Some scholars have begun to question the governing paradigms of the field, most notably Amanda Anderson and Eve Kosofsky Sedgwick. But as a rule, critics of interpretive paradigms have tended to avoid concluding that paradigms are themselves the problem; instead, they make their analysis of faulty paradigms into the basis for proposing new, ostensibly improved ones. Anderson, for example, devotes her most recent book to promoting "detachment" as an alternative to the popular theoretical rubric of "cosmopolitanism," while Sedgwick concludes her remarkable skewering of the "hermeneutics of suspicion" that dominated 1980s and 1990s criticism by recommending a new-age psychoanalytic approach derived from Silvan Tompkins's little-known cybernetic work on shame. But as the far-fetched quality of Sedgwick's peculiar solution shows, the quest for a perfect paradigm is a quest for a methodological grail.

Here O’Connor is referring, approvingly, to Sedgwick’s essay introducing her anthology, Novel Gazing, “Paranoid Reading and Reparative Reading; or, You’re So Paranoid, You Probably Think This Introduction is About You” (1997). She’s obviously less enthusiastic about “Shame in the Cybernetic Fold: Reading Sylvan Tompkins” (1995), an essay she co-authored with Adam Frank. I’ll say a bit more about that in the following section.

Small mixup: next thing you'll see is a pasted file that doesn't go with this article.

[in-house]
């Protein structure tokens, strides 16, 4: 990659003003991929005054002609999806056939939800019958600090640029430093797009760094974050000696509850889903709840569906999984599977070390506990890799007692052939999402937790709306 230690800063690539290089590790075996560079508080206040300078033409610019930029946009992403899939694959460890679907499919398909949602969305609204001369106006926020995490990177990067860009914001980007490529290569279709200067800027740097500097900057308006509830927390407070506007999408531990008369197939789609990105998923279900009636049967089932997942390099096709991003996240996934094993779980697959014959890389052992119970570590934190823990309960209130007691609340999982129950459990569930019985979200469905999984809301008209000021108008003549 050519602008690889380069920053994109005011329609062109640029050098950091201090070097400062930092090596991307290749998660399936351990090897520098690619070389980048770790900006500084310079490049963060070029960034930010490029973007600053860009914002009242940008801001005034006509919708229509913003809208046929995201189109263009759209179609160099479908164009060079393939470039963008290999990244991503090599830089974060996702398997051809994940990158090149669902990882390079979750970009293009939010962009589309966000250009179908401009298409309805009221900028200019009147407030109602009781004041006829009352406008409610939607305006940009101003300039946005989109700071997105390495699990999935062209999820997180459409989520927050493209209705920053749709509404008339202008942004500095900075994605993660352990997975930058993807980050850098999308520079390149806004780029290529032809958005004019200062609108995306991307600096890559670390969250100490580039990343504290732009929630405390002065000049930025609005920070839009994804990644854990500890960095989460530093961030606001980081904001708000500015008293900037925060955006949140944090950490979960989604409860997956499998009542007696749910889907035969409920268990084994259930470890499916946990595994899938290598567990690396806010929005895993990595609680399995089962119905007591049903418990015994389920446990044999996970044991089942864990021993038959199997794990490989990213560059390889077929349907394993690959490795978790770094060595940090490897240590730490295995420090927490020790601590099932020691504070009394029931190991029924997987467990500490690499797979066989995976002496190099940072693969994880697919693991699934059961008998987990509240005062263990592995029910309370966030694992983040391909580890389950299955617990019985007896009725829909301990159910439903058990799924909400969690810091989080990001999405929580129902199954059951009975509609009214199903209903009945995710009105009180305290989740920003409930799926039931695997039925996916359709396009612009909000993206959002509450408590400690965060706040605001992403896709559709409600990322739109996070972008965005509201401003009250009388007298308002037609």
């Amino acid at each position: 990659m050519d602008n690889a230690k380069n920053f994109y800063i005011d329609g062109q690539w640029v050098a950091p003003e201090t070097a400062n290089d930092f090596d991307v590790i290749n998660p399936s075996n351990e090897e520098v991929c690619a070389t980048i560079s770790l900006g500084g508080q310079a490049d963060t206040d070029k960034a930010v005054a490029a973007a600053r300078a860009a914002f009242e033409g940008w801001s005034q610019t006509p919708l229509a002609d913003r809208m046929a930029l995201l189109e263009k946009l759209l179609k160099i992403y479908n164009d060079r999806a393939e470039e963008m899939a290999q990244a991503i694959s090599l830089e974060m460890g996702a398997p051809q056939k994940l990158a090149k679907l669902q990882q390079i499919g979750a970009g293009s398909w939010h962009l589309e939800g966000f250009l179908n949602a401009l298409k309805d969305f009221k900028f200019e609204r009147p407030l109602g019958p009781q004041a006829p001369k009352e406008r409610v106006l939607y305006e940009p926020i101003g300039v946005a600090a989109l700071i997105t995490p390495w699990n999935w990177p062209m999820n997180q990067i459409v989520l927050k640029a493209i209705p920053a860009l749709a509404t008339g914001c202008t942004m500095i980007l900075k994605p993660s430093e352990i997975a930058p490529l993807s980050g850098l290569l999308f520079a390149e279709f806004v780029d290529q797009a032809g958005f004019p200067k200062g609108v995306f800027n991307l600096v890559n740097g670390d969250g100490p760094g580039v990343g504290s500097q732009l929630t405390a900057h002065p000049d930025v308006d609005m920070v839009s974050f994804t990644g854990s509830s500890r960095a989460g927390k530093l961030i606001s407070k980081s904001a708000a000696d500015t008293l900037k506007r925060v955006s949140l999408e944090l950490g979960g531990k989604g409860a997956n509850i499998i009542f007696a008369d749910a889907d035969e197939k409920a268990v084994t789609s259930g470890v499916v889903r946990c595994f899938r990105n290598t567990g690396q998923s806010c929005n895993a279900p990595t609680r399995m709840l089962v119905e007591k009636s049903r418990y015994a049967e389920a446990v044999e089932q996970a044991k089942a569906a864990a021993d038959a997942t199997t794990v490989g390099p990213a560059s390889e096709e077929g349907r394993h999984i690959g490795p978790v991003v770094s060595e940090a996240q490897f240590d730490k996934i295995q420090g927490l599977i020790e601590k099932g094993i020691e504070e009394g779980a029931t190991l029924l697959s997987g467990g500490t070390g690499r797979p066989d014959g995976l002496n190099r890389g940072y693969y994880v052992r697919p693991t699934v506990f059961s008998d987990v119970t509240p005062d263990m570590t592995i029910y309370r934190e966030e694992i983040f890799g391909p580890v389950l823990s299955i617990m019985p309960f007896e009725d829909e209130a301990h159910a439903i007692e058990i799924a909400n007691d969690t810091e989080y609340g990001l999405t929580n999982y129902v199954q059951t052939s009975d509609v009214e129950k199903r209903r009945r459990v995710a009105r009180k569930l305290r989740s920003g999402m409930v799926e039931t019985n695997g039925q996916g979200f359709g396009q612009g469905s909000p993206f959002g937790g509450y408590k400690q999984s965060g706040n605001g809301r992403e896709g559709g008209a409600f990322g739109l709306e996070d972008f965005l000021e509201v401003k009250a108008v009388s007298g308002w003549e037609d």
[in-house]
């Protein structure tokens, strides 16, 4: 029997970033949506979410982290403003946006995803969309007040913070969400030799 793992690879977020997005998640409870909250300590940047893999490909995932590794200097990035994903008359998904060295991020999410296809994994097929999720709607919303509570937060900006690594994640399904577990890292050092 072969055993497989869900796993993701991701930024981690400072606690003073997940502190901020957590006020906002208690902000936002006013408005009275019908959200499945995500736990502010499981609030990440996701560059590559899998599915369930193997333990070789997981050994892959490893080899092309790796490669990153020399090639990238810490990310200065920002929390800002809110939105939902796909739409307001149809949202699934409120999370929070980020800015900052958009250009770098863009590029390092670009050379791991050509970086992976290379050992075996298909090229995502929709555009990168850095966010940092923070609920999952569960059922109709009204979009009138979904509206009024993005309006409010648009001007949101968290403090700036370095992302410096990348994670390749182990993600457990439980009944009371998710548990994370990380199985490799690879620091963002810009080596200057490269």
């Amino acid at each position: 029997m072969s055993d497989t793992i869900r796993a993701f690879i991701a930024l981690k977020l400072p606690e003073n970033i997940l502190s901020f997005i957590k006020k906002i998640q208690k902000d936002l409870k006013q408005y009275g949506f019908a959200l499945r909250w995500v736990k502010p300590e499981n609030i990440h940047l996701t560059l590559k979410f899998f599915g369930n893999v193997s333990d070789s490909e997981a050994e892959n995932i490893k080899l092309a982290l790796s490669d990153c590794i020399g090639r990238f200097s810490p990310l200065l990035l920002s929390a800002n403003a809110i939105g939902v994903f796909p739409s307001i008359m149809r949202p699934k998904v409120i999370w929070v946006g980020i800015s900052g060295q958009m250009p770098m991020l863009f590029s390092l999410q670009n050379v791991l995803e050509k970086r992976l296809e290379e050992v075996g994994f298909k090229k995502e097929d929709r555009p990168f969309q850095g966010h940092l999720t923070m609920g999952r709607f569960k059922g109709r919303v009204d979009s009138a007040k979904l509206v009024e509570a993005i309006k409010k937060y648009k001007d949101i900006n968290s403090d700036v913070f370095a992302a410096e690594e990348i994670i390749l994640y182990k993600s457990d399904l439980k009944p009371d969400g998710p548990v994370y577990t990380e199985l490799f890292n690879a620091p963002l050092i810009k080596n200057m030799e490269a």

I vaguely recall other people saying, in various settings (including the Valve), that they find Eve Sedgwick’s writing opaque and impenetrable, along the lines of the “bad theory writing” charge that is often levied (sometimes, admittedly, by myself) against theorists like Judith Butler, Homi Bhabha, and Gayatri Spivak. Though I sometimes have to run to a dictionary to look up the words Eve throws out (“saltation”), I actually don’t find Eve’s writing to pose the same problems as Butler or Spivak do.

There is, granted, a slipperiness that sometimes enters in at moments of peak intensity in Eve’s later close readings, and some prodigiously long and complex sentences. But one never feels she is evading the question she’s posed through jargon. Indeed, some of Eve’s more declarative moments, addressing legal matters (see, for example, her engagement with Bowers v. Hardwick in the opening section of Epistemology of the Closet) are models of clarity and intellectual rigor. Eve Sedgwick, in short, uses literary theory jargon appropriately, to engage difficult conceptual problems and make complex arguments, not to hide what might be seen as straightforward assertions behind terminology derived from Lacan/ Derrida/ Foucault. In her later essays, Sedgwick made a pronounced effort to nudge her fellow progressive academics to rethink how our established terminology can in fact be a crutch.